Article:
As the Spaniards advanced, the Mexicans set up a fierce war-cry, and sent off clouds of arrows with their accustomed spirit, while the women and boys rained down darts and stones from their elevated position on the terraces.
Continuing Cortes Captures the Aztec Capital,
our selection from History of the Conquest of Mexico by William H. Prescott published in 1844. For works benefiting from the latest research see the “More information” section at the bottom of these pages. The selection is presented in four easy 5 minute installments.
Previously in Cortes Captures the Aztec Capital.
Time: August 12, 1521
Place: Tenochtitlan (Mexico City)
But Guatemozin, instead of appearing himself, sent his nobles, the same who had brought to him the general’s invitation, and who now excused their master’s absence on the plea of illness. Cortes, though disappointed, gave a courteous reception to the envoys, considering that it might still afford the means of opening a communication with the emperor. He persuaded them without much entreaty to partake of the good cheer spread before them, which they did with a voracity that told how severe had been their abstinence. He then dismissed them with a seasonable supply of provisions for their master, pressing him to consent to an interview, without which it was impossible their differences could be adjusted.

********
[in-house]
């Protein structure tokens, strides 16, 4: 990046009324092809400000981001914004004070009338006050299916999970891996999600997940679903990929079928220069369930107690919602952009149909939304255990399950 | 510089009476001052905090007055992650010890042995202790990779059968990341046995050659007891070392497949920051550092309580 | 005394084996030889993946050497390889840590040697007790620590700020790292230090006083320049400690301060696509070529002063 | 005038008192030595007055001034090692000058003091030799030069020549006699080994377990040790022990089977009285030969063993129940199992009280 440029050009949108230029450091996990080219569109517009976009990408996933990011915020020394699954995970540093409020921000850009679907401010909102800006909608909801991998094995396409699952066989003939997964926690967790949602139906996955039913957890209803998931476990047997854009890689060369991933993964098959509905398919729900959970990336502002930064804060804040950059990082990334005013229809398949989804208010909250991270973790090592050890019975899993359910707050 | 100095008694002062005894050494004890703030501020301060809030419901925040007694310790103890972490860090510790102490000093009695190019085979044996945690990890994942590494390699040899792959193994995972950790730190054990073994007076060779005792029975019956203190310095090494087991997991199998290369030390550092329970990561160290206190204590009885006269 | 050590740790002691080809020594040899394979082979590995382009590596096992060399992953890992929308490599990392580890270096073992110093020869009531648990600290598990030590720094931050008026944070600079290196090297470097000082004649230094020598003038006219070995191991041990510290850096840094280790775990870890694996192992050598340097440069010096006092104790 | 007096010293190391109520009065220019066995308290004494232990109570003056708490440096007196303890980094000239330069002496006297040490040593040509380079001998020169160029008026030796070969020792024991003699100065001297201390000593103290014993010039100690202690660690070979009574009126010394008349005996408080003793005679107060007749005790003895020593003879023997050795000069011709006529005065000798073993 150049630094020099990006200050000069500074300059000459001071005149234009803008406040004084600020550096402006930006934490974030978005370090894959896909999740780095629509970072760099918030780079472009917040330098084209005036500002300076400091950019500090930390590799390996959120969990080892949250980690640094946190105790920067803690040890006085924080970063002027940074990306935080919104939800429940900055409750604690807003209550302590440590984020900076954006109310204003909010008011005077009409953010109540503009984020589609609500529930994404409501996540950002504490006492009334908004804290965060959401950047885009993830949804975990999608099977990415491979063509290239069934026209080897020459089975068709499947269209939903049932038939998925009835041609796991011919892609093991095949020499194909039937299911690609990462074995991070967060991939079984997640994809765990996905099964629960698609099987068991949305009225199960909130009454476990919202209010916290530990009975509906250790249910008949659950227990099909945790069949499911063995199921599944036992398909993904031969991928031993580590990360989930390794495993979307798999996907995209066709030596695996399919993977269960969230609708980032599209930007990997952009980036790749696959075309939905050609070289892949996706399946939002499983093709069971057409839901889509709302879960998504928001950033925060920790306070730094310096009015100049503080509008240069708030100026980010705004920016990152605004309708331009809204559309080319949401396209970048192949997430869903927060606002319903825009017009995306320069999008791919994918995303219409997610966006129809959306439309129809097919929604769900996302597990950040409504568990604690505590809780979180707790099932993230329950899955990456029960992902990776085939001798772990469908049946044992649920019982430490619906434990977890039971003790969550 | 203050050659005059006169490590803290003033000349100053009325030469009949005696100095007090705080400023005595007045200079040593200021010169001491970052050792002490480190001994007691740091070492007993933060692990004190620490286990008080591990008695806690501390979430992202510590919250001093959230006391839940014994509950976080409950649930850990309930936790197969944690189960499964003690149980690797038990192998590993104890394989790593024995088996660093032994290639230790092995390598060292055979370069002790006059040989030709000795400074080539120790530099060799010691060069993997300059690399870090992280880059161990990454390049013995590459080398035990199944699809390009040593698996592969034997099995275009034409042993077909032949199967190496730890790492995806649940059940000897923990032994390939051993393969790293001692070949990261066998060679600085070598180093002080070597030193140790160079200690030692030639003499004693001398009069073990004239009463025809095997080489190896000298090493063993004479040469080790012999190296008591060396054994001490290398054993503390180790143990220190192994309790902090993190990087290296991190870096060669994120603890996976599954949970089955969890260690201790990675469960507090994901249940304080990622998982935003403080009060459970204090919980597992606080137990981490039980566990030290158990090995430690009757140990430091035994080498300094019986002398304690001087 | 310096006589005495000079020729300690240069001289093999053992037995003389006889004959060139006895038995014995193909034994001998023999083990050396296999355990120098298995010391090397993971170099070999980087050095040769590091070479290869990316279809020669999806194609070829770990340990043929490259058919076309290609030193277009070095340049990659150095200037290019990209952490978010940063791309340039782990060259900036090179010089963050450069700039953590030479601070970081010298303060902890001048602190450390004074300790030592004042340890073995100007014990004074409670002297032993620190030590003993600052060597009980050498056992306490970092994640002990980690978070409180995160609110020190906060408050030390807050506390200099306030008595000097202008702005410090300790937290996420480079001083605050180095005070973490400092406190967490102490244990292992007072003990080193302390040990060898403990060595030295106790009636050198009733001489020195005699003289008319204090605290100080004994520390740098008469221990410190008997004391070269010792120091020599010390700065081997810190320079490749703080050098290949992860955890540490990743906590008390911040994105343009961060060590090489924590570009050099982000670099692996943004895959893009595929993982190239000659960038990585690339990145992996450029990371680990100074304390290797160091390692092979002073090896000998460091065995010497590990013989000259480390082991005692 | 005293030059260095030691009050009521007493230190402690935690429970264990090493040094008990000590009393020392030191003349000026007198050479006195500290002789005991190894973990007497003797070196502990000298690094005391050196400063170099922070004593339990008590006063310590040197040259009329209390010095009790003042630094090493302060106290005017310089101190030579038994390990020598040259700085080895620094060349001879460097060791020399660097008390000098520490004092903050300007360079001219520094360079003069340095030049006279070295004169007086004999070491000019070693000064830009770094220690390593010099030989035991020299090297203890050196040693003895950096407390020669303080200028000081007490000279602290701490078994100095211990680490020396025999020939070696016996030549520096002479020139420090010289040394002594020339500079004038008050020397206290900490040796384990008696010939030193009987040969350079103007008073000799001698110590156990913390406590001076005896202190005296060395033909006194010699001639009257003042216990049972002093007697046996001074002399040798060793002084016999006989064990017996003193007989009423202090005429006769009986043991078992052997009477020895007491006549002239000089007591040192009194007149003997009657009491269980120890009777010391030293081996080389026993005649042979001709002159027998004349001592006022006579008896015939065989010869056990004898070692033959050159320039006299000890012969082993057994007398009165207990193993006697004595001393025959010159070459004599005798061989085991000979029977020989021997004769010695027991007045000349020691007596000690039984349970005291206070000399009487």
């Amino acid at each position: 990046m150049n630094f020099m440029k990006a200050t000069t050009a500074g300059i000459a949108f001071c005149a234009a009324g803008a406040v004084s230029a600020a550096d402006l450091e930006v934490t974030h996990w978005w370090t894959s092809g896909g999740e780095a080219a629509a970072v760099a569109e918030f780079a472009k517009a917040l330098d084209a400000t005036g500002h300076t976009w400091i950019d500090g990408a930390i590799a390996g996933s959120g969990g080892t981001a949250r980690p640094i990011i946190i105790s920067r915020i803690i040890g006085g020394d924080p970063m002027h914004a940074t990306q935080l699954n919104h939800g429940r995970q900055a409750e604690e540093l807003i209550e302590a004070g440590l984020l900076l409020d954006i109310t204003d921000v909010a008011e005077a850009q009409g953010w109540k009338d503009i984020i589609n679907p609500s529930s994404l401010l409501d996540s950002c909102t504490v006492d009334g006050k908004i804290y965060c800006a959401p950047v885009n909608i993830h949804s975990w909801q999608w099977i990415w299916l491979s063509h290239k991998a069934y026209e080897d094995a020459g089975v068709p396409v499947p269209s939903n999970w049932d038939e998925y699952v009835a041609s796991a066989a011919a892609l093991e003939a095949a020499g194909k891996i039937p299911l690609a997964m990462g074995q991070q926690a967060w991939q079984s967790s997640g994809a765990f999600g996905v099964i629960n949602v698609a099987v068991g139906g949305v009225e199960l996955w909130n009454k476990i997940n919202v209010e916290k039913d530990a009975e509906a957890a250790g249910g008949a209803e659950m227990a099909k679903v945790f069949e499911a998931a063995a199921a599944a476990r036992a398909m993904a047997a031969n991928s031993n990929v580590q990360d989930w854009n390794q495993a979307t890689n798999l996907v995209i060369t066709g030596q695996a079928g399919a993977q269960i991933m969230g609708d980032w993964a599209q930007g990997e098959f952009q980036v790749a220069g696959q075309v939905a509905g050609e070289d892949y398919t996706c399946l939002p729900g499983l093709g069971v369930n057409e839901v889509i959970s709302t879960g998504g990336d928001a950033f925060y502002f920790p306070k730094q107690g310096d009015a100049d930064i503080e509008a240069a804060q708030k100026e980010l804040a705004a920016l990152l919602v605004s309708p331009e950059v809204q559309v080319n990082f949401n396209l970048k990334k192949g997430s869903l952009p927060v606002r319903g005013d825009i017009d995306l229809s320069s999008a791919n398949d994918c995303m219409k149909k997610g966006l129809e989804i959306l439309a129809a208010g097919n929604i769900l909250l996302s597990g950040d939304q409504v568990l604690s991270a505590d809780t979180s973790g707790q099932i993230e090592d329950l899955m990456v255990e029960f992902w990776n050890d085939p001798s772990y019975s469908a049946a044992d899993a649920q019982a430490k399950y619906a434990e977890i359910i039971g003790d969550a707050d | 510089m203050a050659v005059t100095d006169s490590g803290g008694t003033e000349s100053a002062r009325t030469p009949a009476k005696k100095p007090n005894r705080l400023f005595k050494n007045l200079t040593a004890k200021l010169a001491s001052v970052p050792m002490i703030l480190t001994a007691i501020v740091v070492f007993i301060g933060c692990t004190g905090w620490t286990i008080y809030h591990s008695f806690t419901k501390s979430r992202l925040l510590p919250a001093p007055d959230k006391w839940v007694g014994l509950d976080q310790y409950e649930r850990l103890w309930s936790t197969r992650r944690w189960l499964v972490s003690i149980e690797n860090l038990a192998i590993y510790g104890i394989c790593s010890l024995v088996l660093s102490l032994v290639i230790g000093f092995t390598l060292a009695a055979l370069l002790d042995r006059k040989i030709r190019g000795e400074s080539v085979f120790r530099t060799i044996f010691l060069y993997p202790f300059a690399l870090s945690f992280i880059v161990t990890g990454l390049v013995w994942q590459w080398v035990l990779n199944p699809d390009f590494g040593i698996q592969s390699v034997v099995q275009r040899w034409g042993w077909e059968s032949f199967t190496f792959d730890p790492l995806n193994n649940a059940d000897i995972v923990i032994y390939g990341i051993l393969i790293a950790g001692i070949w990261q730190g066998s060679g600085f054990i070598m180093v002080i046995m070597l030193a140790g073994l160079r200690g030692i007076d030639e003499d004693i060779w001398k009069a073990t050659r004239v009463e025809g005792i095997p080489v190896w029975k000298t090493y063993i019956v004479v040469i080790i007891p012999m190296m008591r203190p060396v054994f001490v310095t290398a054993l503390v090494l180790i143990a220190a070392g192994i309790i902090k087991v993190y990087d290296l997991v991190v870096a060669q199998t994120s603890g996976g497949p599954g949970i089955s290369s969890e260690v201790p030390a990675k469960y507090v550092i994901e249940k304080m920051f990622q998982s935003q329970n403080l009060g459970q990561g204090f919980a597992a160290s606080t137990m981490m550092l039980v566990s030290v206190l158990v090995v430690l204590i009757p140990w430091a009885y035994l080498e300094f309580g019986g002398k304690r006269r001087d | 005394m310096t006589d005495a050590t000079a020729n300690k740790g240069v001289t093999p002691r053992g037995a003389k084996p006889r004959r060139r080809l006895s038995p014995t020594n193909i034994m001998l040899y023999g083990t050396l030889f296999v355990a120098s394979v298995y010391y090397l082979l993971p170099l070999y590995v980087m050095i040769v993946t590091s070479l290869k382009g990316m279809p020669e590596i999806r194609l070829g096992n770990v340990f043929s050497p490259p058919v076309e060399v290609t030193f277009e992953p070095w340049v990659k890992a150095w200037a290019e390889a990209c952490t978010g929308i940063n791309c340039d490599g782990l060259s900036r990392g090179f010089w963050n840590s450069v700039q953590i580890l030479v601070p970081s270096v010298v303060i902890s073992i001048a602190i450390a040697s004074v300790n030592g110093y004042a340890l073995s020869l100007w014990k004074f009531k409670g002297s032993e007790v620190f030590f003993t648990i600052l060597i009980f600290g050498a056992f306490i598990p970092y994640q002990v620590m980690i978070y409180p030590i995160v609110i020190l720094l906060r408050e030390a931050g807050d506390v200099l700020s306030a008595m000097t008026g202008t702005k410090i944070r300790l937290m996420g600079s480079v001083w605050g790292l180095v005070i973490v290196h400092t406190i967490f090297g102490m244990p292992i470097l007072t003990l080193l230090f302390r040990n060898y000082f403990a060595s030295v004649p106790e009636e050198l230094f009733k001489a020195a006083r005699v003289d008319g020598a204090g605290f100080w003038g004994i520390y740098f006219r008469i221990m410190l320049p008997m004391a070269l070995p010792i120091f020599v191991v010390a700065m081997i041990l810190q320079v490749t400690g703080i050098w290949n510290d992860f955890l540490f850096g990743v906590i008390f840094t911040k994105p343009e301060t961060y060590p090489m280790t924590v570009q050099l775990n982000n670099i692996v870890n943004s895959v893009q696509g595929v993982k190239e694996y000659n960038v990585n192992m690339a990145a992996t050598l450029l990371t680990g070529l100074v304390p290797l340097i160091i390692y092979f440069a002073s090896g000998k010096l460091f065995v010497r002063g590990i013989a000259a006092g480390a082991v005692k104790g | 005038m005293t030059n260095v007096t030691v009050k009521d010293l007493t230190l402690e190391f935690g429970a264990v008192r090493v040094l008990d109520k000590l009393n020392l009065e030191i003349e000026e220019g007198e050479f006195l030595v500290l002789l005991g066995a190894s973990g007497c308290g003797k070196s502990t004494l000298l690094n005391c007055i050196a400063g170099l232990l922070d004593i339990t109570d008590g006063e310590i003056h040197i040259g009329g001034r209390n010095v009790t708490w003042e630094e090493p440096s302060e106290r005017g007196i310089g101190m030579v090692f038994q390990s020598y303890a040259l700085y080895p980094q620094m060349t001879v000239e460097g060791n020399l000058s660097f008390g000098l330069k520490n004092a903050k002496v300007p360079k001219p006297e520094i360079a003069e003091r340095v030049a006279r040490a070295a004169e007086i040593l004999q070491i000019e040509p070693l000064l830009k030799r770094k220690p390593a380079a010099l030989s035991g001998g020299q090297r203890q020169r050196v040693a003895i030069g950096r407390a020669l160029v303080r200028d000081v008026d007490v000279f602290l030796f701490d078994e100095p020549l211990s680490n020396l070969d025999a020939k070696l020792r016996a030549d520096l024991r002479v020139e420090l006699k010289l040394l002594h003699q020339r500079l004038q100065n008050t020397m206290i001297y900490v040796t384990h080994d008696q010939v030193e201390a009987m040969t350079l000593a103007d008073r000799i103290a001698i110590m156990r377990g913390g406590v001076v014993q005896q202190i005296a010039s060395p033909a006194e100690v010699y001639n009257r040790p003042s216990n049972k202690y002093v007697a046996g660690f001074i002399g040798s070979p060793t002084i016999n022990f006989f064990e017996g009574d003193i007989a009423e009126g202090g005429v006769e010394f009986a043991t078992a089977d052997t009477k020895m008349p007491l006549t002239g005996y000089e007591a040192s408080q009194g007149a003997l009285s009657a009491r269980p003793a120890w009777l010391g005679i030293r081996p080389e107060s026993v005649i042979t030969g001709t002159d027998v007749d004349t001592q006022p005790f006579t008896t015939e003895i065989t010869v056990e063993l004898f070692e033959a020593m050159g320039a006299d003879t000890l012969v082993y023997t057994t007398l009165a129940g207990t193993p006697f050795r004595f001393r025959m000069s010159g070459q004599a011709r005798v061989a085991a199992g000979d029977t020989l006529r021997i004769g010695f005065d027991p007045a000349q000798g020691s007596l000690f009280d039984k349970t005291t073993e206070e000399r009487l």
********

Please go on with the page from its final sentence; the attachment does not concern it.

The Indian envoys returned in a short time, bearing with them a present of fine cotton fabrics, of no great value, from Guatemozin, who still declined to meet the Spanish general. Cortes, though deeply chagrined, was unwilling to give up the point. “He will surely come,” he said to the envoys, “when he sees that I suffer you to go and come unharmed, you who have been my steady enemies, no less than himself, throughout the war. He has nothing to fear from me.” * He again parted with them, promising to receive their answer the following day.
[* Yeah, sure. Like Montezuma had nothing to fear, too? You know who that was: the Emperor who had been killed. – jl]
On the next morning, the Aztec chiefs, entering the Christian quarters, announced to Cortes that Guatemozin would confer with him at noon in the market-place. The general was punctual at the hour; but without success. Neither monarch nor ministers appeared there. It was plain that the Indian prince did not care to trust the promises of his enemy. A thought of Montezuma may have passed across his mind. After he had waited three hours, the general’s patience was exhausted, and, as he learned that the Mexicans were busy in preparations for defense, he made immediate dispositions for the assault.